If law enforcement discovers an improper payment, a purchasing company’s liability may turn on an assessment of its willful blindness, assuming that the company did not know of the payment. In particular, law enforcement and regulators may ask what questions the company asked prior to engaging the third party and what the company did to resolve any red flags that arose during the due diligence process. Accordingly, a purchasing company should utilize a questionnaire based on the potential FCPA and fraud issues and maintain the responses received in its compliance files. Asking the U.S. Foreign Commercial Service to conduct basic diligence or a site visit to a vendor or intermediary’s factory or office can also be a helpful, inexpensive diligence step.
In most cases, a purchasing company’s due diligence should focus on any third-party consultants or facilitators of the transaction, as these parties have featured in many recent FCPA enforcement cases. Any third party’s involvement in the transaction should have a legitimate rationale or business purpose and its compensation should reflect market realities, without being designed to disguise a hidden bribe to a foreign official. The third party’s services should be well-defined by any agreement the purchasing company considers. Because a number of entities are entering the PPE space from other industries, perhaps out of altruism or because their core business has slowed, there are many new entrants who are legitimate actors. But there are others—including narco-traffickers who look to conceal contraband in PPE shipments—looking to take advantage of the pandemic for illegal purposes. 
Therefore, when evaluating a potential partner, it is particularly important that the company follow “know your partner” or “KYP” procedures. These including evaluating the business “track record” of any counterparty, its qualifications in performing these types of services, documentation supporting a conclusion that its fees are customary and reasonable, and appropriate banking and credit references. Of course, where basic due diligence questions are left unanswered or answered in an evasive way, those areas require enhanced due diligence, which in some cases, may entail going to a number of independent sources to confirm the potential business partner’s claims.
Finally, although beyond the scope of this alert, a company needs to make sure that its products are safe and effective. The Centers for Disease Control and Prevention (“CDC”) has noted that several counterfeit respirators have made their way into the U.S. market and has started posting examples on its website.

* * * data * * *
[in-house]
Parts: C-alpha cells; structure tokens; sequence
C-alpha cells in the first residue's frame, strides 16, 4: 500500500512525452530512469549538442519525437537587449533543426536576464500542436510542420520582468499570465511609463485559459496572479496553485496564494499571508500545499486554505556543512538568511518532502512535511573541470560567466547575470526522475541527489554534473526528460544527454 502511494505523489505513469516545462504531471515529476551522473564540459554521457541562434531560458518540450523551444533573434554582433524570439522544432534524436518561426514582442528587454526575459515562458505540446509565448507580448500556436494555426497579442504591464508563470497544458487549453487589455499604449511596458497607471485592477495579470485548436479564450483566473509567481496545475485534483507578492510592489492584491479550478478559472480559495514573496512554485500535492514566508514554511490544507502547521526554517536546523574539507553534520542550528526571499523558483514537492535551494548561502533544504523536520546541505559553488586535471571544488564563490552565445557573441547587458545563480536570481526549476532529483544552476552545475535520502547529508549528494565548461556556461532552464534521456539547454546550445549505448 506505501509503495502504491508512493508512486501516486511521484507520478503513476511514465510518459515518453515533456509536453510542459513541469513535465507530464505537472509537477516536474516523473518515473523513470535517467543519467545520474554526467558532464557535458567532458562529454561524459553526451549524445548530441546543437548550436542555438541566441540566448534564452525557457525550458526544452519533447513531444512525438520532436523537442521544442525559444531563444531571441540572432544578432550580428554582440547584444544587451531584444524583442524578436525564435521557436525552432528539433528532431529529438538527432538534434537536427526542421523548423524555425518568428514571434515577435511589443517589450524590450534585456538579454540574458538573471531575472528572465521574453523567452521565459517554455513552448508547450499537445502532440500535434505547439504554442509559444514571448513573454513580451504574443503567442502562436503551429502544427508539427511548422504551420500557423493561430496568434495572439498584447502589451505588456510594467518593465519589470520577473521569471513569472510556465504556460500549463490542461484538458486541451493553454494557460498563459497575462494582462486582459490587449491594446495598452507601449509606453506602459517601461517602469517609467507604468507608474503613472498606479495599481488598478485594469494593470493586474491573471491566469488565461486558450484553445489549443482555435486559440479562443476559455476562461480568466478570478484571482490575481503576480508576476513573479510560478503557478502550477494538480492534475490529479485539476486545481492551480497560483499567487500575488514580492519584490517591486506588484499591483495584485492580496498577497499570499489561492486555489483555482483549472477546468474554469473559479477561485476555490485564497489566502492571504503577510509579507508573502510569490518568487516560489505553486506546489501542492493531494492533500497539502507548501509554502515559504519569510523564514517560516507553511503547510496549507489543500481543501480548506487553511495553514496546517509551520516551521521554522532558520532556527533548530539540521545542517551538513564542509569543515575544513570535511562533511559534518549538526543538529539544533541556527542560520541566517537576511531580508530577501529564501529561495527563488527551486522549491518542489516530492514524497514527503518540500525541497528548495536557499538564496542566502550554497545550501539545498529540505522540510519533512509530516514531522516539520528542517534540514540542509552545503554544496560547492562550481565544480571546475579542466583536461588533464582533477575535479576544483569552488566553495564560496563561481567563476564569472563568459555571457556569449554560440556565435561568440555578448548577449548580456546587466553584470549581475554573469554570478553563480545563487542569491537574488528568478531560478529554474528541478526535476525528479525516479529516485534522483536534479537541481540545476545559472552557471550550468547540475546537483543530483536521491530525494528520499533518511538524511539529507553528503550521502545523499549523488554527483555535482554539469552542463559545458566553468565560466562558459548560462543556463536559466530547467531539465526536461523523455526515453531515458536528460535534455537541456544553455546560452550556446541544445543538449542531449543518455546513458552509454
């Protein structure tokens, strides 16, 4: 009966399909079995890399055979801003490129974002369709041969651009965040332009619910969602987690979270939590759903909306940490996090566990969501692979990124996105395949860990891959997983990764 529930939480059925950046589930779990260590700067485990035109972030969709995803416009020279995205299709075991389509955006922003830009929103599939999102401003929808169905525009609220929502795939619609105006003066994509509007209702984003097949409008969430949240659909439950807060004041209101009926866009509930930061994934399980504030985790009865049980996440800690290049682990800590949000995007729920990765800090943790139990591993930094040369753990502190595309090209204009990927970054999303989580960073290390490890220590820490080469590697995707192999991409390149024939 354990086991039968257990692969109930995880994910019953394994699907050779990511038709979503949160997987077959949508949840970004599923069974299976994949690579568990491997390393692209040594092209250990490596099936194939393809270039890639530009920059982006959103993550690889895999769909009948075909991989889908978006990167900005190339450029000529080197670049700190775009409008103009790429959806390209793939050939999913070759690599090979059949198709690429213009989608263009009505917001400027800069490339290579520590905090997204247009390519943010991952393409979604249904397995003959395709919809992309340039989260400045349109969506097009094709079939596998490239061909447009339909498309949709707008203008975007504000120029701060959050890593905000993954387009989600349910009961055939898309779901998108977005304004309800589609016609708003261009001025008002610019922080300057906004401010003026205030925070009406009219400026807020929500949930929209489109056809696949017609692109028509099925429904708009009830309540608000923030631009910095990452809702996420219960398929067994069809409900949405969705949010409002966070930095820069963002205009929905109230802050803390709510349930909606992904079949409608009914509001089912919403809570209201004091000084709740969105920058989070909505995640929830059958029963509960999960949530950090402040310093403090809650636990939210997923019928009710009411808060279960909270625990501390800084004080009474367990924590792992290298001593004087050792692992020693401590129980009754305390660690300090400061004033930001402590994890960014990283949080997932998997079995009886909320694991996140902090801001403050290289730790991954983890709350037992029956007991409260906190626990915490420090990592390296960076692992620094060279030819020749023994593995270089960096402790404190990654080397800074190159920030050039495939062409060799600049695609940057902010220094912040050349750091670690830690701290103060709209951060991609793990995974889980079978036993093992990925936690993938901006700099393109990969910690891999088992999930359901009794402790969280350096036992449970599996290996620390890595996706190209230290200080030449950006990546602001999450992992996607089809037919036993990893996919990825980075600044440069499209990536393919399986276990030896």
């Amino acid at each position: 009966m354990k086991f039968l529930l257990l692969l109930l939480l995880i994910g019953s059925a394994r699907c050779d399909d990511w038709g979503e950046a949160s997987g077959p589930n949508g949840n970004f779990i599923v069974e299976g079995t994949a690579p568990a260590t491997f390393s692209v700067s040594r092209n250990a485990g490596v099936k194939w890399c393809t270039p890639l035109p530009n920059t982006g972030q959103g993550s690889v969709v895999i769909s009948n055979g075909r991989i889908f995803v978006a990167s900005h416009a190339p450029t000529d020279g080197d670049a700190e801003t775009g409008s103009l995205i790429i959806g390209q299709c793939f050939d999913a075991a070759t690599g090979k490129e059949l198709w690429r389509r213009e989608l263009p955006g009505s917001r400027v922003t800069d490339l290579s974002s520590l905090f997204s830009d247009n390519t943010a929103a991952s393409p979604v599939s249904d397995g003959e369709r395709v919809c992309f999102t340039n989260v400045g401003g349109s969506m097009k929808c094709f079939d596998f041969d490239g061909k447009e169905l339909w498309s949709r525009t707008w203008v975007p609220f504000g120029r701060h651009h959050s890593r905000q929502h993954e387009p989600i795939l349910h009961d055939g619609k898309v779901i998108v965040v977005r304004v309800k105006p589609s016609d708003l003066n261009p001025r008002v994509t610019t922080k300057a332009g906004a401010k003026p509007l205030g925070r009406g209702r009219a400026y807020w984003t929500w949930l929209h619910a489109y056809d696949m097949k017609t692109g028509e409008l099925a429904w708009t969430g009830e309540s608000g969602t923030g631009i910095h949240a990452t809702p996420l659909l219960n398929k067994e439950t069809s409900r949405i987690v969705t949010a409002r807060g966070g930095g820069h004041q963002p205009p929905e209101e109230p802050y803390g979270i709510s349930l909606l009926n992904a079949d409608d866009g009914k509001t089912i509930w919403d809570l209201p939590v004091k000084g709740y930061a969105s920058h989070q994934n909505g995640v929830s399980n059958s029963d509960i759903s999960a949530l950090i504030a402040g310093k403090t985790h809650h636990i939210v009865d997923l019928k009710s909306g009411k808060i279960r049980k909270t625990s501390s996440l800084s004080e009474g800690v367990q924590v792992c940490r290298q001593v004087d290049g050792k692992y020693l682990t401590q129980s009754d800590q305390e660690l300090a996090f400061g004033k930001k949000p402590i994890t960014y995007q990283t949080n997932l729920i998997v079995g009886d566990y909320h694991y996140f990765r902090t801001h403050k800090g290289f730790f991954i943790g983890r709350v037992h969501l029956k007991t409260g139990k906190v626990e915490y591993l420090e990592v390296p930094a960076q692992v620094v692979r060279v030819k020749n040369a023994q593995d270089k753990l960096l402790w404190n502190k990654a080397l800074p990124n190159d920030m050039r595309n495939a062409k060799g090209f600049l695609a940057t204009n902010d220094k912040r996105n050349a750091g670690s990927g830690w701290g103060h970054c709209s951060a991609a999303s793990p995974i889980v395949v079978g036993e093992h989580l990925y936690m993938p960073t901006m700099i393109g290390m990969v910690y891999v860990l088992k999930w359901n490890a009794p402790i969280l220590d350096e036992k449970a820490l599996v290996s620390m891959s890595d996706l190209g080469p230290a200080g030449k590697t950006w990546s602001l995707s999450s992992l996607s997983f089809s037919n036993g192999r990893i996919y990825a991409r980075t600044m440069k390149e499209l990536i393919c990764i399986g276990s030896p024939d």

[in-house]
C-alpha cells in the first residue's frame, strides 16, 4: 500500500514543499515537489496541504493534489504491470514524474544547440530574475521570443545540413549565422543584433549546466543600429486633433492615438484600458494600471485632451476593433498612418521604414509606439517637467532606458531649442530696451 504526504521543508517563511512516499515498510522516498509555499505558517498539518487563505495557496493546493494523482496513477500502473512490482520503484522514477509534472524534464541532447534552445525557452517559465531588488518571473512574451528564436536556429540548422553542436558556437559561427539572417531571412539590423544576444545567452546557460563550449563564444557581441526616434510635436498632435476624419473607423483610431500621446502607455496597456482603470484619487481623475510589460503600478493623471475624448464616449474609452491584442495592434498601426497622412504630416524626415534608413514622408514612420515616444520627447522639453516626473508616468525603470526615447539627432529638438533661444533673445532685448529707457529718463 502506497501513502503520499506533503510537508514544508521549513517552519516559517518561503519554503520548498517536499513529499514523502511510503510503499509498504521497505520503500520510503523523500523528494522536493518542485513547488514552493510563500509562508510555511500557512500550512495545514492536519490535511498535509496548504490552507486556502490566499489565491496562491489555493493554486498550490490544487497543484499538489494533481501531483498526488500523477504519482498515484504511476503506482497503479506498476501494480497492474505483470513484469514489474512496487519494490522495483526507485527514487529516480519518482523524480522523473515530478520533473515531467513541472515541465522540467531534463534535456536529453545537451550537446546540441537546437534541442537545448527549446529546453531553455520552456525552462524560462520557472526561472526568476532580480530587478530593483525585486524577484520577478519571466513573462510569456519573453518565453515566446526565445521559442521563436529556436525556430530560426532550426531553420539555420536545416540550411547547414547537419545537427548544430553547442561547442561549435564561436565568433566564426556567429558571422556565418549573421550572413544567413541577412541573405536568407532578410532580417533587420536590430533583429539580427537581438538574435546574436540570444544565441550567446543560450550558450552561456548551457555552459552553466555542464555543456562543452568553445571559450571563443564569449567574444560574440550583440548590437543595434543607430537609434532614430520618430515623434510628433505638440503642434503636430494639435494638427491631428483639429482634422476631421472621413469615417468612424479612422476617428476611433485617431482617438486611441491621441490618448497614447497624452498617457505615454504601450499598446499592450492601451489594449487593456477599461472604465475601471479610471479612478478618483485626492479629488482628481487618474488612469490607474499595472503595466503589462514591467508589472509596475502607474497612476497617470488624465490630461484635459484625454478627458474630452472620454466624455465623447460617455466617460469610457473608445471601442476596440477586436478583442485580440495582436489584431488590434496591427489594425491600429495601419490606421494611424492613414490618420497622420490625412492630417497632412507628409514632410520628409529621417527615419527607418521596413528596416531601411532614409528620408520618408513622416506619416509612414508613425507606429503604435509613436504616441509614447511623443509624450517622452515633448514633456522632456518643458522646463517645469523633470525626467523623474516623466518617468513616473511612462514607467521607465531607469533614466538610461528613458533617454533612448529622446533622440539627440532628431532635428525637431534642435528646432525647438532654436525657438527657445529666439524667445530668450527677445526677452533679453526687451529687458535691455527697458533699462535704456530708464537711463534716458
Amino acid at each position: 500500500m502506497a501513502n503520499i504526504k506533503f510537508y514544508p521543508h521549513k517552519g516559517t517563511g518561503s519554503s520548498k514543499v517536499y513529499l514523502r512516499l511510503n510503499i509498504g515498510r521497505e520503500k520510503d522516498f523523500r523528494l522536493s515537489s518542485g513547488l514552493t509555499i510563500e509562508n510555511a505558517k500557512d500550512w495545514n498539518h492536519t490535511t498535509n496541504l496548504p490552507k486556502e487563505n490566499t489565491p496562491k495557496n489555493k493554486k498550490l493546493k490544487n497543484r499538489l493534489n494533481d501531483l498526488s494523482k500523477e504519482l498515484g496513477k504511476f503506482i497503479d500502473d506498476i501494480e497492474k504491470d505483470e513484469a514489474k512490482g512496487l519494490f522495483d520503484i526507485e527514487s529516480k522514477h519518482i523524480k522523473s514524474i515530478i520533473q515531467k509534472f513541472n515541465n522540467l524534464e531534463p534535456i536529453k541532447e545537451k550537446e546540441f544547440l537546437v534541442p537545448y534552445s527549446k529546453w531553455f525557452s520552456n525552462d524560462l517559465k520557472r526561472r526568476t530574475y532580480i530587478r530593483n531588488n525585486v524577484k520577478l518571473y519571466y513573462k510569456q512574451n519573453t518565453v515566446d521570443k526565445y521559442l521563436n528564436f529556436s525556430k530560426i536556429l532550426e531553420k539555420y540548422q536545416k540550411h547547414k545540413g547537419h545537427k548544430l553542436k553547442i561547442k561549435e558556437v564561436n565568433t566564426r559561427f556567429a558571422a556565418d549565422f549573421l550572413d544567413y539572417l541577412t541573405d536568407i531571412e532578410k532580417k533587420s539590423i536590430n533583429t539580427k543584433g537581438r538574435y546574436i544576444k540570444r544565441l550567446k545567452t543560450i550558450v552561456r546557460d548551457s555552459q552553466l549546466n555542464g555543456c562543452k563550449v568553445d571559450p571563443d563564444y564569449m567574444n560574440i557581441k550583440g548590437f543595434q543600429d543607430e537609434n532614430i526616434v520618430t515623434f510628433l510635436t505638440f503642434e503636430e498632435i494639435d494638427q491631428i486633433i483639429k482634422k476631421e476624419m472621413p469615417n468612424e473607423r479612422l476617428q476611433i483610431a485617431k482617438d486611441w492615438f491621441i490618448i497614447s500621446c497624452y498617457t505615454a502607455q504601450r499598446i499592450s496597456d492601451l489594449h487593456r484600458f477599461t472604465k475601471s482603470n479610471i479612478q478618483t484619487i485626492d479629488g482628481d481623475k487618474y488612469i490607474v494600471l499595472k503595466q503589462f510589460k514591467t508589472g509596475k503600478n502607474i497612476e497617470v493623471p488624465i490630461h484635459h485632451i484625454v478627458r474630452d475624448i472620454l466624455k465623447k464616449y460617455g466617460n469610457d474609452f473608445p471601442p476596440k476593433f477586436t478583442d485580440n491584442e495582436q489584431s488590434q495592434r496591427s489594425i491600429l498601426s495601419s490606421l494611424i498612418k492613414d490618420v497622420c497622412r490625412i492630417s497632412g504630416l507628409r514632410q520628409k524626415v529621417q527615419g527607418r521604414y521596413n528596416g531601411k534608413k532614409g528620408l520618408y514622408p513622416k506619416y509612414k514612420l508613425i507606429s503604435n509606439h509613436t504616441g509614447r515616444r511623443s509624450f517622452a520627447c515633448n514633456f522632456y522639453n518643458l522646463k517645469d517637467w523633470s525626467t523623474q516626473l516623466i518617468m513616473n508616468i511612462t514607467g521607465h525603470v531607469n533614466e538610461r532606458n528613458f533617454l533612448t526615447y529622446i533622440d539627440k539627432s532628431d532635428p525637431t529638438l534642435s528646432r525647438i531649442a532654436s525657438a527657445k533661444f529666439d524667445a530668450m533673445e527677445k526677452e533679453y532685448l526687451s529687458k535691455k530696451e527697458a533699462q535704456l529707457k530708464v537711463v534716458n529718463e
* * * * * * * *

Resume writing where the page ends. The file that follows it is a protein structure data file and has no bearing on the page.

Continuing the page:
A purchasing company can use a number of methods as part of the KYP process to address risks associated with counterfeit goods. Federal customs agents are seizing import shipments of certain counterfeit and non-qualifying PPE, and getting these items released from seizure can be time consuming at best. Companies should work to ensure that the financial and regulatory risk of seizure is allocated to the supplier, not themselves as the importer, or to be sure that the goods definitely qualify for the stated end use. Making assumptions in this area has been very costly to many companies.
Although the worldwide demand for PPE creates time pressure and a sense of urgency in securing a contract, companies must keep in mind that high pressure tactics to close a deal can also be a red flag, as many cross-border transactions require additional due diligence that may take more than a few days. At a minimum, the company should consider, before entering into any contract—and certainly before supplying any down payment—what due diligence policies and procedures will protect the company from unknowingly participating in a corrupt payment or other unlawful activity during the course of the transaction. Will the company be able to demonstrate that it knew and could justify the presence, role, and qualifications of each party in the transaction? If not, it should pause and conduct further diligence before proceeding.
To discuss your organization’s compliance strategies in light of COVID-19, please contact a member of Kelley Drye & Warren LLP’s White Collar Crime, Investigations and Compliance Practice Group